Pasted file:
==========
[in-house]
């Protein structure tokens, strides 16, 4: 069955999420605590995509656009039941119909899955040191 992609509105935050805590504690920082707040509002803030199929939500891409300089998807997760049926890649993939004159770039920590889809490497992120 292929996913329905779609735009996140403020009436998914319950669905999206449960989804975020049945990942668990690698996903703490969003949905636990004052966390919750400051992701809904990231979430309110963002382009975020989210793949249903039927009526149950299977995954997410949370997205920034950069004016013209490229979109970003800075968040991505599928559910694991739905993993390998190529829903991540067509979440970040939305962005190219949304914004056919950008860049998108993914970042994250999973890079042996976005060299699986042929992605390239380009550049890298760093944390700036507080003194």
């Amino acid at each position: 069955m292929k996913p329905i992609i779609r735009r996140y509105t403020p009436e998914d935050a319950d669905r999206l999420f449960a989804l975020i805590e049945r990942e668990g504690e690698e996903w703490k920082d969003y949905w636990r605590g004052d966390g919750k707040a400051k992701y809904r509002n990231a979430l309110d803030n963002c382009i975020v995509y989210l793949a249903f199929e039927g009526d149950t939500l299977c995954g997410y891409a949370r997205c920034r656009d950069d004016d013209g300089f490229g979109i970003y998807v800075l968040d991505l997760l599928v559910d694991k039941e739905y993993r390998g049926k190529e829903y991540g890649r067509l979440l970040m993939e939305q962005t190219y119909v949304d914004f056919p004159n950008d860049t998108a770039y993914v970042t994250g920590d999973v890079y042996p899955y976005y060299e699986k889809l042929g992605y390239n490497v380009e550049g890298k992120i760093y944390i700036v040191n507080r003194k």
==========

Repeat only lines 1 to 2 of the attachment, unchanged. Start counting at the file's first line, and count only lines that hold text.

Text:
[in-house]
């Protein structure tokens, strides 16, 4: 069955999420605590995509656009039941119909899955040191 992609509105935050805590504690920082707040509002803030199929939500891409300089998807997760049926890649993939004159770039920590889809490497992120 292929996913329905779609735009996140403020009436998914319950669905999206449960989804975020049945990942668990690698996903703490969003949905636990004052966390919750400051992701809904990231979430309110963002382009975020989210793949249903039927009526149950299977995954997410949370997205920034950069004016013209490229979109970003800075968040991505599928559910694991739905993993390998190529829903991540067509979440970040939305962005190219949304914004056919950008860049998108993914970042994250999973890079042996976005060299699986042929992605390239380009550049890298760093944390700036507080003194």